Another good day trip from Hua Hin takes longer and unfortunately we didn’t really see very much but it’s still worthwhile. Kaeng Krachen National Park is Thailand’s largest and lies about ninety minutes inland from the coast. Although there’s hundreds of animal and bird species, spotting them largely depends on the skill of your tour guide and unfortunately the company we used for this trip was mediocre. Avoid Hua Hin Adventure Tours, which is one of the most prominent companies in town and search for a better option. Requesting extra time for hiking and wildlife viewing our guide gave us an option of a jungle trek to spot wildlife or a fire road to see more birds. Having been very lucky in Boreno , Ecuador and Costa Rica, we chose the latter but soon realized you get what you pay for and although the trek was scenic, the guide was not very personable and made little effort to use any expertise to spot wildlife. Seeing an excellent array of spiders and insects, we did come across one animal that ,at have been the last thing I’d expect to see. Sitting by the river, a rather large and rare Asian tortoise was getting some sun and like most tortoises, was indifferent to humans having a look so we snapped some good pictures. Saving the trip from being uneventful, it was odd but interesting nonetheless.

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Perhaps realizing how often people come away disappointed due to limited wildlife viewings, many day trips offer an interesting side trip with the lunch spot. Nearby a local dam outside the park is  small island where throngs of long tail macquaces live. Probably having fun somebody once took a small boat to the island but discovered the monkeys were too aggressive and virtually attacked people when they knew food was nearby. Deciding to experiment, they began throwing bananas into the water a few feet offshore and eventually the monkeys began diving into the water and dog paddling out to get the fruit. Unusual behavior for animals that normal.y can’t swim, they became conditioned to the sound of approaching small motor boats and all come running out of the hills when they hear one coming. Knowing there’s food on the way, they begin jumping in the water and swimming  lose to the boats. Clearly an odd site, it’s turned into a local tourist attraction and although I’m unclear if it’s ethical or just teasing them for human enjoyment, it was quite interesting and made the day trip worthwhile.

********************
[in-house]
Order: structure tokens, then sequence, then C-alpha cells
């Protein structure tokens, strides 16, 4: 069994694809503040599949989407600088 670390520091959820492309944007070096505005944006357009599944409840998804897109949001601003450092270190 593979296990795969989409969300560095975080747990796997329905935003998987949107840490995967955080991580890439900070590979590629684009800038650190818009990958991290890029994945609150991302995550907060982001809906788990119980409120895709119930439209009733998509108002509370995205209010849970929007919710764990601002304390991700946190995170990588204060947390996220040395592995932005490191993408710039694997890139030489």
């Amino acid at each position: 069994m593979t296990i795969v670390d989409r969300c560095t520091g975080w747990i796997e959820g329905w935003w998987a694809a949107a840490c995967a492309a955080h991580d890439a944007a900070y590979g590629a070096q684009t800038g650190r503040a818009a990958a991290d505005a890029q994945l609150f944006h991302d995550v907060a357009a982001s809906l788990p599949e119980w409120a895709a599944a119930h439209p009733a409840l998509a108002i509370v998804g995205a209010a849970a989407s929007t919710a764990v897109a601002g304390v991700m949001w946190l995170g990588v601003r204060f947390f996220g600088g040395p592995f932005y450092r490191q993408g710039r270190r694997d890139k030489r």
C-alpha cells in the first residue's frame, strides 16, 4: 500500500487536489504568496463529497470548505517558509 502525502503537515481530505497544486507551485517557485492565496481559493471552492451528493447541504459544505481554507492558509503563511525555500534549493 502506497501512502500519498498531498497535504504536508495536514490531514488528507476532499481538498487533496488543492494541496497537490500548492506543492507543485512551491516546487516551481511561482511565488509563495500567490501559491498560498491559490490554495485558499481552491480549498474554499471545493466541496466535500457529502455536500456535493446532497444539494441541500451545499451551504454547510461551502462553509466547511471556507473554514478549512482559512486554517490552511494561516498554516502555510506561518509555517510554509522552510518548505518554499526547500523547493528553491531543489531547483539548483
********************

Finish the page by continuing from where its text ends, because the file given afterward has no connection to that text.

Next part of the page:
We headed out Ina  small boat after lunch and since there were no others around, they came running and started diving into the water even before we began hurling bananas at them. After the food runs out some of them come close and climb on the back of the boat if you come close to shore. Even though we monkeys all the time in Penang this was something unexpected.

Being the pampering part of our experimental trip for future residency, we stayed at a hotel called The Villas at Anantasila. Far from the main drag, the hotel makes up for it with five-star service akin to a Shangri La Resort and really goes the extra mile. Through efficient email communication they agreed to pick us up at the train station and since it was so early they even gave us a temporary room while we enjoyed the beach after the long train trip. Every staff member knew us by name and treated us better than many places with a huge price tag. Unfortunately, there’s always something going on in “developing countries” that’s utterly ridiculous and During our stay they were building a pier right next to the beach.

Normally no big deal elsewhere, in Thailand this means three construction cranes constantly pounding  and removing concrete until well after midnight five straight nights. Clearly disturbing and potentially damaging for the hotels business, the manager personally asked us how he could make it right and told us he’s complained to them many times but Thailand’s government simply doesn’t care about business owners or anything for that matter and he claims to be powerless . Crediting us one night’s room charge, the gesture was great and it’s a shame it ruined our sleep and one or two days of peaceful beach serenity because the hotel is simply beautiful with an invite pool and a give star restaurant. Endorsing this hotel is not a problem but wait a few months until the government starts another project with no regard for anything or anybody.

imageAs our three-week trip to Thailand comes to an end it feels good to go “home” to our large condo with the view even if the food is not remotely as good a Thailand. Learning the pros and cons of both Thailand and Malaysia, there’s no perfect place in the developing world or everyone would be there. Very satisfied with Chiang Mai, we both think we’d like to live here after our lease expires in 2017 but like everything else there are compromises. Unwilling to live in closet sized condos we’d have to search for a house and probably give in and buy a scooter. Meanwhile it’s back to Batu Ferrenghi for our “normal” expat life in Penang. With the new year almost here, our next adventure is only give weeks away and will certainly be totally different since Australia can’t be compared to Southeast Asia in any meaningful way. Once returning to the comfort a PC, I’ll post kid about Chiang Mai and our first “vacation” as Experimental Expats.

Cheers from Chiang Mai.